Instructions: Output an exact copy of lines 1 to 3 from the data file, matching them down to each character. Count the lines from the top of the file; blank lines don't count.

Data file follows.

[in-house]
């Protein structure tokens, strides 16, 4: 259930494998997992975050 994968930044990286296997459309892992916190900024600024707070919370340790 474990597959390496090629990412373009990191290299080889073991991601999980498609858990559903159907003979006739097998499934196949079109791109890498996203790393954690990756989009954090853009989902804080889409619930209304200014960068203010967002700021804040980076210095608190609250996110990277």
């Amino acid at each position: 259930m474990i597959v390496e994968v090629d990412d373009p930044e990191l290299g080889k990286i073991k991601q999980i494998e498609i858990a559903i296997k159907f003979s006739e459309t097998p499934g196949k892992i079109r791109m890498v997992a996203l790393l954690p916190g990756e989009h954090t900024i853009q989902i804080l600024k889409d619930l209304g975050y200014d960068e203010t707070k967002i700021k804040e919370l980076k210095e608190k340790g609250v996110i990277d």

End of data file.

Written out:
[in-house]
């Protein structure tokens, strides 16, 4: 259930494998997992975050 994968930044990286296997459309892992916190900024600024707070919370340790 474990597959390496090629990412373009990191290299080889073991991601999980498609858990559903159907003979006739097998499934196949079109791109890498996203790393954690990756989009954090853009989902804080889409619930209304200014960068203010967002700021804040980076210095608190609250996110990277």
């Amino acid at each position: 259930m474990i597959v390496e994968v090629d990412d373009p930044e990191l290299g080889k990286i073991k991601q999980i494998e498609i858990a559903i296997k159907f003979s006739e459309t097998p499934g196949k892992i079109r791109m890498v997992a996203l790393l954690p916190g990756e989009h954090t900024i853009q989902i804080l600024k889409d619930l209304g975050y200014d960068e203010t707070k967002i700021k804040e919370l980076k210095e608190k340790g609250v996110i990277d």